IMMOKALEE -- As COVID-19 concerns continue, local organizations continue the effort to get the word out and ease tensions among our undocumented population.
Kristine Hollingsworth, spokeswoman for the Florida Department of Health in Collier County, said immigration status information is not being collected when residents get tested for COVID-19. Hollingsworth reiterated that only names, addresses, and phone numbers are collected from those getting the COVID-19 test. The goal is to help aid contact tracers determine who a patient may have come in contact with before and after the test.
In July 2020, Partners in Health, a non-profit based in Boston Massachusetts, and Healthcare Network of Southwest Florida teamed up to begin training local Immokalee residents as part of its promotora program. The goal was to spread vital health information and empower the fight against COVID-19.
“Immokalee is one of the most vulnerable and poor communities in all of Florida,” said Matt Hing, who is helping lead PIH’s work in the area. “Most of the people in this community are essential workers; if they don’t work directly in the tomato picking, they work in construction, the service industry, or as landscapers for residents in Naples.”
“It’s not enough to just do health messaging,” said Hing. “You have to go door-to-door and have that person-to-person contact and also address the social determinants – housing conditions, labor protections, financial precarity, documentation status – that enable someone to quarantine, self-isolate, or not.”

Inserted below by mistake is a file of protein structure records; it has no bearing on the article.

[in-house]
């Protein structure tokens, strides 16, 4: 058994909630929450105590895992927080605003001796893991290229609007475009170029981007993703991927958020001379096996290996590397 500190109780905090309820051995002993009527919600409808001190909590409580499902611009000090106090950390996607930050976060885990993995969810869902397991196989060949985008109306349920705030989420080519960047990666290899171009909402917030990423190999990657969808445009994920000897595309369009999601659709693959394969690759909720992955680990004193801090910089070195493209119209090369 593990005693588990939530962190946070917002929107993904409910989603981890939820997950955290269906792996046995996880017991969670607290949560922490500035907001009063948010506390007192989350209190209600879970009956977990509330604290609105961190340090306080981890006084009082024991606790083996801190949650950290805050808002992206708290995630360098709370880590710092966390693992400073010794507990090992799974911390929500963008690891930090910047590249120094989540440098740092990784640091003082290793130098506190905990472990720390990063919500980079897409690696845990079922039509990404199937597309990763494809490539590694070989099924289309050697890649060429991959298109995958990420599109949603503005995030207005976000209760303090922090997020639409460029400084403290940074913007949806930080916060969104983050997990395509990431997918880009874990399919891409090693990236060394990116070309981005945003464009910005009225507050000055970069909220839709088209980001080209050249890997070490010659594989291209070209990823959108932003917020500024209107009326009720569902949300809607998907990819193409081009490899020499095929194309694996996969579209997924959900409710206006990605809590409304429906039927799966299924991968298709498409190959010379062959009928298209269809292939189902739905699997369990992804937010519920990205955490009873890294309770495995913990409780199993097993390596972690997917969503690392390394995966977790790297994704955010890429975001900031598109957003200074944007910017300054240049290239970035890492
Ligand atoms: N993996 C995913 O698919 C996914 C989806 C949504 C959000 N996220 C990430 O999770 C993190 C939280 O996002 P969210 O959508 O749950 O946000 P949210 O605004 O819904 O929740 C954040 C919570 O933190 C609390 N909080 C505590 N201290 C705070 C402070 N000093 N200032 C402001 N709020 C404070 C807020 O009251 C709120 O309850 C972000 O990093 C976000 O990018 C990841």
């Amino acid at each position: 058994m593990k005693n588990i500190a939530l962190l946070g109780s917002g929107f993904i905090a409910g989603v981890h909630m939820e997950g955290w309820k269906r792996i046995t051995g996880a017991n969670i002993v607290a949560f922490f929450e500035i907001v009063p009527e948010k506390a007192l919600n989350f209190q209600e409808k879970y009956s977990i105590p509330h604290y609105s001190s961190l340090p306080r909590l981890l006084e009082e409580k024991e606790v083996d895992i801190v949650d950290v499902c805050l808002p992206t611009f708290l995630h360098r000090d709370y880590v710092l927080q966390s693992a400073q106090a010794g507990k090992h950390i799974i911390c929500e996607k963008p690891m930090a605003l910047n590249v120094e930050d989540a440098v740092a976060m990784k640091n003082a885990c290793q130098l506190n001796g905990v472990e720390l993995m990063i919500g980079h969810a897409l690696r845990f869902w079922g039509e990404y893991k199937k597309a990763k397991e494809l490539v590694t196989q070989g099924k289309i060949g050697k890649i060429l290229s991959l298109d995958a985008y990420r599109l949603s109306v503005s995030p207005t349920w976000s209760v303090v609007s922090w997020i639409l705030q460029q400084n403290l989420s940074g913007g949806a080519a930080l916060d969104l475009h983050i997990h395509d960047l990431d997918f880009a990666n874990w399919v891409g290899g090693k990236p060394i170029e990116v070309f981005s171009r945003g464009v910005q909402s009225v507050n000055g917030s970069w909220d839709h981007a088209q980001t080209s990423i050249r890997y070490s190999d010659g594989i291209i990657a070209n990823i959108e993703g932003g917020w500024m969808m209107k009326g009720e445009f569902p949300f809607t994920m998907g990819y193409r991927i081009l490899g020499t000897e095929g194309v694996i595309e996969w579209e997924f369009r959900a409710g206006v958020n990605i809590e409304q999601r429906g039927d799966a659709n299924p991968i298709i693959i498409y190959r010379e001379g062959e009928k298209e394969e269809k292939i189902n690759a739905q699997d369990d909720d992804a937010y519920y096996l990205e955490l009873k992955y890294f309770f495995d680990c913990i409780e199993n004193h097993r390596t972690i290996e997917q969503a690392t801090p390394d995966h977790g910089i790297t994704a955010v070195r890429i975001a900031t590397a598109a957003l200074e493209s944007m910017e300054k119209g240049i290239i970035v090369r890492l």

“Residents have the opportunity to ask questions and share their concerns with someone they trust,” said Mark Lemke, Health Center Administrator with the Florida Department of Health in Collier County. “They appreciate someone taking the time to help them understand how they can best protect themselves and their family.”
The Coalition of Immokalee Workers credits the assistance and collaboration efforts of organizations like Misión Peniel and the Partners in Health.
“Having PIH join us in Immokalee has been absolutely invaluable,” said Gerardo Reyes Chavez of the CIW. “From the very start of the pandemic, we have been sounding the alarm about the crowded and substandard housing and working conditions that would serve as a superconductor for the spread of the coronavirus here in Immokalee and in similar farm worker communities throughout Florida, but it was always an uphill battle to convince state and local authorities to take action because we are not a health organization. Having PIH lend its voice, expertise, and resources to that effort definitely opened doors that were far too hard for us to open alone.”
To learn more about Partners in Health please visit https://www.pih.org/. For more information about resources provided by the Healthcare Network of Southwest Florida, call 239-675-7080 or email HCNcovid@healthcareswfl.org. Multilingual teams are available to assist callers as needed.